“The Gold Diggers’ Song (We’re in the Money)” is a song from the 1933 film Gold Diggers of 1933, sung in the opening sequence by Ginger Rogers and chorus. The lyrics were written by Al Dubin and the music by Harry Warren. It became a standard and its melody is well known. Early renditions of this song include those performed by Ted Lewis & His Band and Hal Kemp & His Orchestra. The film was made in 1933 during the Great Depression and contains numerous direct references to it..
On American Public Media’s Marketplace, when they “do the numbers”, the instrumental plays to denote the financial markets closed higher. The song also appeared in a scene in Chuck Jones’s Ali Baba Bunny to evoke Daffy Duck’s greed. It appears during Homer’s fantasy sequence in The Simpsons episode “HOMR”, and gets hummed by the dean in a scene in the Nutty Professor remake…
Could the ECB auction of “unlimited” funds over three years at one percent interest rate be adequately described as “QE through the back door?” whilst not technically correct the ECB has (once again) found an imaginative way to circumnavigate its rules regarding not being seen as the bank of last resort by bailing out sovereign states. This mechanism could in theory provide unlimited funds, best guesstimates suggest up to a€600 billion take up, which is considerably more than the circa €150 bl committed by certain European countries as part of an overall IMF package. We can argue as to the ethics and advocacy, the rights and wrongs and the technical description, however, one description we could all agree on, but shhh..whisper it quietly, it’s a bank bailout and a very big one at that. We are witnessing this morning one of the largest bank bailouts in history..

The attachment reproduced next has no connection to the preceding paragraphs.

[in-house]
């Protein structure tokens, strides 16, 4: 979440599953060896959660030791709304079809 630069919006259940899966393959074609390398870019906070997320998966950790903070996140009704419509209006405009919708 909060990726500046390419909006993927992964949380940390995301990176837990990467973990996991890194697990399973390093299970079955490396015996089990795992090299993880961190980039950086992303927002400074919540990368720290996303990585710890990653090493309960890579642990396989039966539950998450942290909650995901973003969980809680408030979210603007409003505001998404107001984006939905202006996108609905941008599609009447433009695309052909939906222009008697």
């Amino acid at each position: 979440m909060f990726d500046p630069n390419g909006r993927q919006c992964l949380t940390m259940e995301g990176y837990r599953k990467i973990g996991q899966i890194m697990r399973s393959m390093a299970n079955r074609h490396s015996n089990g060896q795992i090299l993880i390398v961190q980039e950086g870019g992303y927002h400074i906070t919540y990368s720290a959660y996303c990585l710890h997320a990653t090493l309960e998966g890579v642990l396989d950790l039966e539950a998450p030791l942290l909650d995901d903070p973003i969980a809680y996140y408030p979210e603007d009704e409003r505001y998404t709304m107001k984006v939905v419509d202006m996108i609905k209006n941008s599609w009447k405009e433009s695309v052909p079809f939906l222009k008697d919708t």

At least by lending to banks as a first option the banks get to play hot potato and or pin the tail on donkey before they inevitably come back for more. Amongst all the comments published today perhaps these quotes from market analysts sum up the situation and today’s action perfectly;
Michael Hewson at CMC Markets raises concerns regarding how much of the money will be used to buy sovereign debt:
“Nobody is able to predict how much of the funding will be utilised to buy up sovereign debt and there is a strong possibility that banks will for the most part take the cheap money as replacement for maturing existing funding. With expectations building that the take up will be extraordinary the range in the consensus is a gaping one. Many analysts expect a take up of approximately €300 billion and some are predicting as high as €600 billion.
We have already seen yields in the likes of the Spanish and Italian bonds decline and the markets will no doubt continue their rally from yesterday. However, the main stickler is that the ‘solution’ is assuming a liquidity problem, while the real issue of solvency and the lack of growth remains unaddressed once again.”
At Societe Generale the feeling is that “banks can’t save the sovereigns.”
Too much hope is currently placed on the ECB’s 3-year long-term refinancing operation to ease sovereigns’ funding constraints. Our rates strategists expect strong demand at the first LTROs scheduled on Wednesday 21 December, but the potential to repair the sovereign bond market is dubious.
Capital Economics says:
Given the ongoing stresses in the banking system, we expect there to be high demand for these loans. Nonetheless, we doubt that banks in the region’s most troubled economies will go for broke and purchase vast quantities of their governments’ debt in a bid to bring bond yields down and avoid damaging sovereign defaults.